NYARUGURU - Following an outbreak of measles in some parts of Nyaruguru District, TRAC Plus – the Centre for treatment and research on AIDS, Malaria, Tuberculosis and other Epidemics, has announced plans to vaccinate children against the disease later this month.
Dr. Corinne Karema, the acting Director General of TRAC Plus, in an interview with The New Times, said that tests conducted at the National laboratory confirmed six cases of measles in Ruheru Sector, in Nyaruguru.
Last week a combined team of investigators from the centre and the Ministry of Health was dispatched to the district, following a suspected outbreak of the disease that is highly contagious.
“Since October 15, we have recorded 14 cases; ten have been treated while only four remain admitted at Ruheru Health Centre,” said Dr Karema.
All suspected cases have been isolated while community health mobilizers are on high alert to report any other suspected cases in the district.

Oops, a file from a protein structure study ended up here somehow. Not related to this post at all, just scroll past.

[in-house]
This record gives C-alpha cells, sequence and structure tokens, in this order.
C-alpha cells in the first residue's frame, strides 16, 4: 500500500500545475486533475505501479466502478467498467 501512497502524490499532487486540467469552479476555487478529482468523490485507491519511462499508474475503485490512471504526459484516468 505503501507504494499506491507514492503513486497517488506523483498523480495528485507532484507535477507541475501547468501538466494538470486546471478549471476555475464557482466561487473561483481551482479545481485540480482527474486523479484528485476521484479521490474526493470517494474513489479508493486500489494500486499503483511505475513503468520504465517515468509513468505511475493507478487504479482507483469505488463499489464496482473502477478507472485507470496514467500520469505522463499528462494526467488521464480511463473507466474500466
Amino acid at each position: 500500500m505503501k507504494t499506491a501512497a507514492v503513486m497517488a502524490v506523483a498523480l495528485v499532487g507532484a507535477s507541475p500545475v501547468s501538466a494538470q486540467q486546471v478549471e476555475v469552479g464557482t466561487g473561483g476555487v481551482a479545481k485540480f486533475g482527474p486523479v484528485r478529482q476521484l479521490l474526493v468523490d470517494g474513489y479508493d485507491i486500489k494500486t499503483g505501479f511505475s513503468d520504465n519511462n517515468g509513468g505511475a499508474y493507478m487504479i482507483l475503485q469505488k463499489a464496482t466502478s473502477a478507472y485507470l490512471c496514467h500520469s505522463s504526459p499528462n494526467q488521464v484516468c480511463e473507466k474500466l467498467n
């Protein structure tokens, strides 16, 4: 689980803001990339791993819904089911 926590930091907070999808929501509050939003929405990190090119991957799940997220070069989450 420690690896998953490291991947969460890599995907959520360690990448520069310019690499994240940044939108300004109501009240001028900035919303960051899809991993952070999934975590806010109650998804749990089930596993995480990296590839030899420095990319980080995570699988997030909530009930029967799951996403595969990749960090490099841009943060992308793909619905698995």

Dr. Karema revealed that the vaccination coverage in Nyaruguru stands at 97 percent, adding that the 3 percent that was not vaccinated are a cause of concern.
“One child can infect about 800 children, the reason why we call for the involvement of the community in ensuring that all children are vaccinated,” she said.
According Dr Karema, the source of the virus is still unknown.
“We have sent two samples to Uganda at the regional laboratory in Entebbe for confirmation tests, it is these tests that will determine the source of the virus,” Dr Karema said.
Sania Uwiragiye, the head of Ruheru Health Centre, commended community health mobilisers who she said played a key role in helping to contain the spread of the disease.
“Community health mobilisers have been actively involved in sensitisation programmes and timely reporting of suspected cases for investigation. We will continue this campaign until the disease is rooted out of the Sector,” said Uwiragiye.